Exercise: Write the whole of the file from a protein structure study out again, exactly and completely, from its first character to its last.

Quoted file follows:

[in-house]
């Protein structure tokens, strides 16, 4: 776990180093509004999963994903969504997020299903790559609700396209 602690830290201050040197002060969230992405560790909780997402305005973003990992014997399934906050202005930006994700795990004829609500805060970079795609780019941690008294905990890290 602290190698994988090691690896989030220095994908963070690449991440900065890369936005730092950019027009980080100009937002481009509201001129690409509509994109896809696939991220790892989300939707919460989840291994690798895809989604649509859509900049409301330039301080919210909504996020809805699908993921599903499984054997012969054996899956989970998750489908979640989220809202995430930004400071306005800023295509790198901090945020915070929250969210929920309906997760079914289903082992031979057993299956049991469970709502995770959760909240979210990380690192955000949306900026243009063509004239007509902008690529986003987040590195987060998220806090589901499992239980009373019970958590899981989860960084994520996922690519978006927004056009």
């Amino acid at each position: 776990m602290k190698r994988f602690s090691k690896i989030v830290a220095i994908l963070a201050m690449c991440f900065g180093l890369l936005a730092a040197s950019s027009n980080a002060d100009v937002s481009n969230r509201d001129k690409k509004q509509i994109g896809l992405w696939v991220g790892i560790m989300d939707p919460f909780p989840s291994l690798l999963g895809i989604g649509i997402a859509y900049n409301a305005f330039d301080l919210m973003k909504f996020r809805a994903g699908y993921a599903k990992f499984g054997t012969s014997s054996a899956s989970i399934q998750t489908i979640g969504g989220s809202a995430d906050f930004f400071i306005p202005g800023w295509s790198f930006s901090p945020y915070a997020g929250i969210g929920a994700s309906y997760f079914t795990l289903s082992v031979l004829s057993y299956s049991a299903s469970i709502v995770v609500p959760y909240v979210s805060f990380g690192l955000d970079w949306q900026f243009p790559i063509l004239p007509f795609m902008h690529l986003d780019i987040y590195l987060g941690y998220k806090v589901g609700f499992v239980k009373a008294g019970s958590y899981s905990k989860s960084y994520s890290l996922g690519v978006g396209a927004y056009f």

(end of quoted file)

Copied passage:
[in-house]
């Protein structure tokens, strides 16, 4: 776990180093509004999963994903969504997020299903790559609700396209 602690830290201050040197002060969230992405560790909780997402305005973003990992014997399934906050202005930006994700795990004829609500805060970079795609780019941690008294905990890290 602290190698994988090691690896989030220095994908963070690449991440900065890369936005730092950019027009980080100009937002481009509201001129690409509509994109896809696939991220790892989300939707919460989840291994690798895809989604649509859509900049409301330039301080919210909504996020809805699908993921599903499984054997012969054996899956989970998750489908979640989220809202995430930004400071306005800023295509790198901090945020915070929250969210929920309906997760079914289903082992031979057993299956049991469970709502995770959760909240979210990380690192955000949306900026243009063509004239007509902008690529986003987040590195987060998220806090589901499992239980009373019970958590899981989860960084994520996922690519978006927004056009």
């Amino acid at each position: 776990m602290k190698r994988f602690s090691k690896i989030v830290a220095i994908l963070a201050m690449c991440f900065g180093l890369l936005a730092a040197s950019s027009n980080a002060d100009v937002s481009n969230r509201d001129k690409k509004q509509i994109g896809l992405w696939v991220g790892i560790m989300d939707p919460f909780p989840s291994l690798l999963g895809i989604g649509i997402a859509y900049n409301a305005f330039d301080l919210m973003k909504f996020r809805a994903g699908y993921a599903k990992f499984g054997t012969s014997s054996a899956s989970i399934q998750t489908i979640g969504g989220s809202a995430d906050f930004f400071i306005p202005g800023w295509s790198f930006s901090p945020y915070a997020g929250i969210g929920a994700s309906y997760f079914t795990l289903s082992v031979l004829s057993y299956s049991a299903s469970i709502v995770v609500p959760y909240v979210s805060f990380g690192l955000d970079w949306q900026f243009p790559i063509l004239p007509f795609m902008h690529l986003d780019i987040y590195l987060g941690y998220k806090v589901g609700f499992v239980k009373a008294g019970s958590y899981s905990k989860s960084y994520s890290l996922g690519v978006g396209a927004y056009f």